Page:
Prevent Cervical Cancer in Young Women


Target: Simon Stevens, Chief Executive of the National Health Service

Goal: Lower the age of free cervical screening tests for women in the UK.

The National Health Service offers a free cervical screening test to women in the UK between the ages of 25-64. However, women younger than 25 years old have died from cervical cancer. While it is extremely rare for women to have cervical cancer before age 25, it does happen. The cervical screening test, previously known as the smear test, works to prevent cancer by examining cells in the cervix. For some, the cervical screening test is a matter of life and death. Urge the National Health Service to provide free cervical screening tests to women between 18 and 24 years old.

Research has shown that it is uncommon for young women to die from cervical cancer, however, no one should be denied a prevention test solely based on their age. If the age were lowered, it may encourage more women to get tested.

By signing the petition below, you are helping to persuade the National Health Service to lower the age of the smear test and potentially save lives. Please help these victims’ families and future victims from enduring unnecessary tragedies.


Dear Chief Executive Simon Stevens,

The age of free cervical cancer screening needs to be lowered at once, in order to possibly save the lives of numerous young women in the UK. Although it’s rare for women who are under 25 to have cervical cancer, it is still a possibility. The cervical screening test, formally known as the smear test, can alert women of abnormal cell changes. After receiving the results from the test, women can take precautionary methods to prevent cervical cancer.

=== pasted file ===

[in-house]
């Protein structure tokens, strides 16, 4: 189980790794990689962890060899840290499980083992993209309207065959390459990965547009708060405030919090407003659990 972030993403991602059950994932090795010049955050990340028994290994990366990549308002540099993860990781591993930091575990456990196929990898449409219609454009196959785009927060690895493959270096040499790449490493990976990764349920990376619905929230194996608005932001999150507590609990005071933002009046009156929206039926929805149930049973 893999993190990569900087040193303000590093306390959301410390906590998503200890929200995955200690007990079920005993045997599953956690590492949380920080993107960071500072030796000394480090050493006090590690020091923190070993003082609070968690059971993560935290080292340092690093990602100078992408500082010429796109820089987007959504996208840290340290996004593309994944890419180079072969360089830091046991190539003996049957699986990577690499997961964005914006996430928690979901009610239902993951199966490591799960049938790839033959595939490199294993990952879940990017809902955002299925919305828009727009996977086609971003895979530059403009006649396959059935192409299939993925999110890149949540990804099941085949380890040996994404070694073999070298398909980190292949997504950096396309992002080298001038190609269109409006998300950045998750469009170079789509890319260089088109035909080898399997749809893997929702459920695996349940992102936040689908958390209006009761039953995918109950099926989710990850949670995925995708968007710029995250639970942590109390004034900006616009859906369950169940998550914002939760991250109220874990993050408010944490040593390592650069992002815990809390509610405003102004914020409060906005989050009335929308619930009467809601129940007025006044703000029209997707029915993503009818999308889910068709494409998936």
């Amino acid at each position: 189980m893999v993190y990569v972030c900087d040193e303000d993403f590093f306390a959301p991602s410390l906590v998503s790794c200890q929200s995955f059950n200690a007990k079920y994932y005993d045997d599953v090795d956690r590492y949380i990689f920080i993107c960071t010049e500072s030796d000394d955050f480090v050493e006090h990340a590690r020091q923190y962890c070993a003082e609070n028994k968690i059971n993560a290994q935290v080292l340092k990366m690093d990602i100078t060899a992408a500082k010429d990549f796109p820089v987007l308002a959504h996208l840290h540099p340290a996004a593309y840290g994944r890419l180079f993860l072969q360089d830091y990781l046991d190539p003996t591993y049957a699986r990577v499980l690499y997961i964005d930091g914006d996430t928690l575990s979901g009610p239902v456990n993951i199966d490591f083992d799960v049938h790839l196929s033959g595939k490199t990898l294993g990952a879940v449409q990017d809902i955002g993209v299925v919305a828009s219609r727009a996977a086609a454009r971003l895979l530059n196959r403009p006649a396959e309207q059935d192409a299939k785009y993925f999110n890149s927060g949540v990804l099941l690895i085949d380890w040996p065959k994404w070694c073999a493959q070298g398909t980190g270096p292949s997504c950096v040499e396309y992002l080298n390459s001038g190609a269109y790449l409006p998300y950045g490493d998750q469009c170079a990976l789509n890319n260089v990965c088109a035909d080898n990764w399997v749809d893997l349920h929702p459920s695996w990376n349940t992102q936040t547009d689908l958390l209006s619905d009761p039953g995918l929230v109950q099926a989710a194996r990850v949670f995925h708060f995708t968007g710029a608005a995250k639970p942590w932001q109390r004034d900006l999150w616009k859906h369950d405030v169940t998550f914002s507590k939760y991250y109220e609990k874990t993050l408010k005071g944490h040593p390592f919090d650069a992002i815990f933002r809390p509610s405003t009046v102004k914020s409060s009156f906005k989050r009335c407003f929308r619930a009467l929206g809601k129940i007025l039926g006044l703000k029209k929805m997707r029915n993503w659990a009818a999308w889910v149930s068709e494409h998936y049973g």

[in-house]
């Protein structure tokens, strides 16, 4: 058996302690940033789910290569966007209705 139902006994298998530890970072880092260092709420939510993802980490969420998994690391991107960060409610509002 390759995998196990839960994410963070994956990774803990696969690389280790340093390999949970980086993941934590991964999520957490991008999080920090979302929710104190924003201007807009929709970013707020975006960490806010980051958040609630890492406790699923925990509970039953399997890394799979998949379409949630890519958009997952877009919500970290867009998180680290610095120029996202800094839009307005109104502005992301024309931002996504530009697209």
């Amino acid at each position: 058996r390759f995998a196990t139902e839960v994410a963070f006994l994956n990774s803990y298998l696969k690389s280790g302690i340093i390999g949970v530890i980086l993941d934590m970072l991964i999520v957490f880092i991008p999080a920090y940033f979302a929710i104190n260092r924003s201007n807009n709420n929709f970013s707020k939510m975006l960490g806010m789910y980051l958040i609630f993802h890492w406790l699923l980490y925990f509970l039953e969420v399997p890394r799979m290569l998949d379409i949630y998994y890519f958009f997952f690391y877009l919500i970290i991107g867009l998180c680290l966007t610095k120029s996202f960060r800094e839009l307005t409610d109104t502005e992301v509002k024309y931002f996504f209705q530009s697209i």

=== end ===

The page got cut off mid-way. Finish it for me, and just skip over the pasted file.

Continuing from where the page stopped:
Sophie Jones died at the mere age of 19 and Jessica Evans died at the age of 22 from cervical cancer. Dawn Weston was refused the smear test at 24 and died from cervical cancer at 26. Their lives were cut short, and a cervical screening test would have made all the difference.

The National Health Service has the opportunity to make a major impact on the lives of young women in the UK by lowering the age requirement for the cervical screening test. Please, lower the age of the smear test in order to help prevent cervical cancer and potentially save the lives of many young women.


[Your Name Here]

Photo credit: jpalinsad360 via Flickr

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One Comment

  1. EEB (Aust) says:

    Sadly, you won’t prevent cervical cancer in women under 30 with pap testing, but you’ll send a lot of them for unnecessary biopsies and over-treatments. (some will be left with damage)
    No country in the world has shown a benefit pap testing those under 30, but all have evidence of harm, young women produce the most false positives.
    Look at Australia, we screen very young women, usually at age 18 (some are even younger) and we also, have one of the highest referral rates in the world, the lifetime risk of cc is less than 1%, 0.65%…but the lifetime risk of referral for colposcopy and usually at least a biopsy is a huge and hidden 77%.